On December 8, 2011 the Ontario Energy Board dismissed a motion
by the Consumers Council of
Canada (CCC) challenging the constitutionality of
the Board's assessments to recover costs in respect of energy
conservation or renewable energy programs.
The assessment is made under the Ontario Energy Board Act,
1998, to recover costs associated with the
Home Energy Savings Program and the Ontario Solar Thermal heating
Initiative. It is imposed on licensed electricity distributors and
the Independent Electricity System
Operator (IESO). In turn, distributors and the
IESO pass the assessment onto their customers.
In its motion, CCC argued that the assessment was an indirect
tax, and therefore outside of the constitutional powers of the
provincial government. Under the Constitution Act,
1867, Canada's provinces do not have the
jurisdiction to enact or authorize the imposition of indirect
The issue before the Board was whether the assessment was
properly characterized as a regulatory charge or an indirect tax.
The Board considered the Supreme Court Canada's five identified
features of a tax: (1) a tax is compulsory and enforceable by law;
(2) it is imposed under the authority of the legislature; (3) it is
levied by a public body; (4) it is intended for a public purpose;
and (5) it is unconnected to any form of regulatory scheme.
The proceeding focussed on whether the assessment met the fifth
feature. CCC argued that the assessment was not a regulatory scheme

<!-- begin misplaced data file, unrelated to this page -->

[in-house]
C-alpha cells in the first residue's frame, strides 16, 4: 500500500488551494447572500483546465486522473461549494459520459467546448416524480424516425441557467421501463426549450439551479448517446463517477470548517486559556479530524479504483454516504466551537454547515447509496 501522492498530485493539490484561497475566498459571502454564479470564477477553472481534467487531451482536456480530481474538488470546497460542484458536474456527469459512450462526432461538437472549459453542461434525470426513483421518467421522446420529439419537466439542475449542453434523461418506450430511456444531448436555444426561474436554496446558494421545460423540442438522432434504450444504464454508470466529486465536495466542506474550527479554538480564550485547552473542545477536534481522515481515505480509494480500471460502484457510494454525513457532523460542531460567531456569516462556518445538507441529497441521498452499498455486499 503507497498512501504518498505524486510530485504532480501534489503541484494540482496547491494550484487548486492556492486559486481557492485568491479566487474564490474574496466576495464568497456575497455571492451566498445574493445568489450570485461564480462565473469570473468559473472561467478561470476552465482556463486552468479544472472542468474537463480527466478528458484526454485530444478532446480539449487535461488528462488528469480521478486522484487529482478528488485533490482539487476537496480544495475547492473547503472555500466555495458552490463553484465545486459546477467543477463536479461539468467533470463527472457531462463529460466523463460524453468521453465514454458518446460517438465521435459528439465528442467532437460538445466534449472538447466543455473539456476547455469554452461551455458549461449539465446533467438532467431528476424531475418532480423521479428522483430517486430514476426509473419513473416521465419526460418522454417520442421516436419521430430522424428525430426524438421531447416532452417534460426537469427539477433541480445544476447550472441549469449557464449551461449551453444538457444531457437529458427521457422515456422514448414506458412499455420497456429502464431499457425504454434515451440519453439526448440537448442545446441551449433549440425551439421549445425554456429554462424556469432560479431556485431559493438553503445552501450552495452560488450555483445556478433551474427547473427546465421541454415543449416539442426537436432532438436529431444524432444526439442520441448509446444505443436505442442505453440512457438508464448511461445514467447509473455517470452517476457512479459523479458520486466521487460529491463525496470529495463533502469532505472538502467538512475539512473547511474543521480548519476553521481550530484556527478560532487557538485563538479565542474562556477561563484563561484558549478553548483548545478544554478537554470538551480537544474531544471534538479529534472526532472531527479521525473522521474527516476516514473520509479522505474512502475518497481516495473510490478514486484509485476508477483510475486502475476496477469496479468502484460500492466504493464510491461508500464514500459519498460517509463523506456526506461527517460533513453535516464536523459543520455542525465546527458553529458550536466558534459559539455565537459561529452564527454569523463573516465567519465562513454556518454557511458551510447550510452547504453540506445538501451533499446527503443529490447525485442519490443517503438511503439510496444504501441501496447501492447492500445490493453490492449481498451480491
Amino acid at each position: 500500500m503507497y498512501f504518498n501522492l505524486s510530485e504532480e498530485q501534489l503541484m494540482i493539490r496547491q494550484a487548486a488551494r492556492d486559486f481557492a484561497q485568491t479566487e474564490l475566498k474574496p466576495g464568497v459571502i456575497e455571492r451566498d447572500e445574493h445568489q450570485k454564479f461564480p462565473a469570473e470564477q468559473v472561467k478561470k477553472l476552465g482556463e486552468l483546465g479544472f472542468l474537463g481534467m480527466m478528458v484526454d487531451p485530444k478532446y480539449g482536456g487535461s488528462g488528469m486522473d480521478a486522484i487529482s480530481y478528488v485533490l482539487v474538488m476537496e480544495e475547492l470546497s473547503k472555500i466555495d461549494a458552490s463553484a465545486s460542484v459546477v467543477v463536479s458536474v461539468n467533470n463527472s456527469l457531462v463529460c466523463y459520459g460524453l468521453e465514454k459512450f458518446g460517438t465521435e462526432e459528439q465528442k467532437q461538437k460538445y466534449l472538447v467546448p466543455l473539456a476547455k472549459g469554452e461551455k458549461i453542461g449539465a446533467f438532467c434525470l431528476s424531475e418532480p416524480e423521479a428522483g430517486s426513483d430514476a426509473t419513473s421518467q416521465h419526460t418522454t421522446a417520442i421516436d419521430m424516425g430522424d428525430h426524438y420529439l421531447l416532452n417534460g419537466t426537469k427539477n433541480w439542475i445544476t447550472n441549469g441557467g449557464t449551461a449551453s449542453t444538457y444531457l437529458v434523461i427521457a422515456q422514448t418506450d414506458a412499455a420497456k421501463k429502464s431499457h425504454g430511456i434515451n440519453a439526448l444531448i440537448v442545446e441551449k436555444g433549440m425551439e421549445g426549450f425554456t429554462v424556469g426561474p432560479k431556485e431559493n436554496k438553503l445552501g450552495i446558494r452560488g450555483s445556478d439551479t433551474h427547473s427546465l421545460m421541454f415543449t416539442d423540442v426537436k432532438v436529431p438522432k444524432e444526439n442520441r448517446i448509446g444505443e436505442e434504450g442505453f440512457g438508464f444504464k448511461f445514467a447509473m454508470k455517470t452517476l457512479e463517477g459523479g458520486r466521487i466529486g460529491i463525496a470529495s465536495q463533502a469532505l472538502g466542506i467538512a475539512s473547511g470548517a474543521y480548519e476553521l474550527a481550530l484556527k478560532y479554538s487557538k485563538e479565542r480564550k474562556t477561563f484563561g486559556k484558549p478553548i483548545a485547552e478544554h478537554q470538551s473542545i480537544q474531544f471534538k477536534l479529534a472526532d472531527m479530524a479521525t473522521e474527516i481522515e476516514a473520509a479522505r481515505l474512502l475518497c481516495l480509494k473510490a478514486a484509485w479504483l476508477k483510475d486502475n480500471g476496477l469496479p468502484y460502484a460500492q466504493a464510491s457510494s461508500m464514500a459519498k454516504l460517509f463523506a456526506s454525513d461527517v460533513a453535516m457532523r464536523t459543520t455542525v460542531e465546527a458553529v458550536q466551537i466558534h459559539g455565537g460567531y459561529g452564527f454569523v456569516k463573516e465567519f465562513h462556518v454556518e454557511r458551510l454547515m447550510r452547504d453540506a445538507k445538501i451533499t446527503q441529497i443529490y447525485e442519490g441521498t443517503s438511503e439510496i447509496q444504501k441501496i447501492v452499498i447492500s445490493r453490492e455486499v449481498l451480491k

because the Board exercises little or no control over how the
assessment was levied. Unlike its traditional rate-setting role,
the Board determines the assessment by simply applying the formula
stipulated in the regulations.
The Board disagreed with CCC's narrow approach, and held
that only where there appears to be no nexus whatsoever between a
charge and a regulatory scheme would the charge fail under the
test. Adopting a broad approach, the assessment and the funded
programs were part of a complete and detailed code of regulation,
in which energy conservation was only one part.
CCC also argued that the programs funded by the assessment were
not attempts to regulate behaviour because they were voluntary. The
Board disagreed and held that the programs, while voluntary, were
still incentives which were clearly intended to affect behaviour.
Even though not all consumers would participate in the programs,
the programs were the result of all users' electricity use and
provided benefits for all users through improved grid reliability
and environmental benefits.
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Canada is a constitutional monarchy, a parliamentary democracy and a federation comprised of ten provinces and three territories. Canada's judiciary is independent of the legislative and executive branches of Government.
The Government of Alberta recently announced a number of policy changes that will impact the Alberta Electricity Market, composed of its generators, transmitters, distributors, retailers, electricity consumers and wholesale electricity market.
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